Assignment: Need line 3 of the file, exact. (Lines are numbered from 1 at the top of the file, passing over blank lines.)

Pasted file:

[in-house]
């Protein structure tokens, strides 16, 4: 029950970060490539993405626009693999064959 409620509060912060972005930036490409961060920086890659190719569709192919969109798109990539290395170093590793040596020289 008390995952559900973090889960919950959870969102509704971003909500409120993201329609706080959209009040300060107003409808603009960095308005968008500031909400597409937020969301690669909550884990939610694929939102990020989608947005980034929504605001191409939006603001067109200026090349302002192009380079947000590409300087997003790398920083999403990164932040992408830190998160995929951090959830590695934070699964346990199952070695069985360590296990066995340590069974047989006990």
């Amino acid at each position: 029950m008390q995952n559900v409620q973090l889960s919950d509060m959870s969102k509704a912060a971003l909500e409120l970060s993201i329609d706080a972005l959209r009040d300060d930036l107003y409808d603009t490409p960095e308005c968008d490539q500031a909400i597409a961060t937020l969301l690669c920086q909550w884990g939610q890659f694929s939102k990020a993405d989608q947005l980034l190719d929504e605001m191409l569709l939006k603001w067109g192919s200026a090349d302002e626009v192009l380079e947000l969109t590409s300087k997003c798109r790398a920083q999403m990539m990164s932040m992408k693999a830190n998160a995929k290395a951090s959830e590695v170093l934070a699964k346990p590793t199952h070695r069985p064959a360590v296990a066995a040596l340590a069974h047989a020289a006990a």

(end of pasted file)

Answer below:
């Amino acid at each position: 029950m008390q995952n559900v409620q973090l889960s919950d509060m959870s969102k509704a912060a971003l909500e409120l970060s993201i329609d706080a972005l959209r009040d300060d930036l107003y409808d603009t490409p960095e308005c968008d490539q500031a909400i597409a961060t937020l969301l690669c920086q909550w884990g939610q890659f694929s939102k990020a993405d989608q947005l980034l190719d929504e605001m191409l569709l939006k603001w067109g192919s200026a090349d302002e626009v192009l380079e947000l969109t590409s300087k997003c798109r790398a920083q999403m990539m990164s932040m992408k693999a830190n998160a995929k290395a951090s959830e590695v170093l934070a699964k346990p590793t199952h070695r069985p064959a360590v296990a066995a040596l340590a069974h047989a020289a006990a």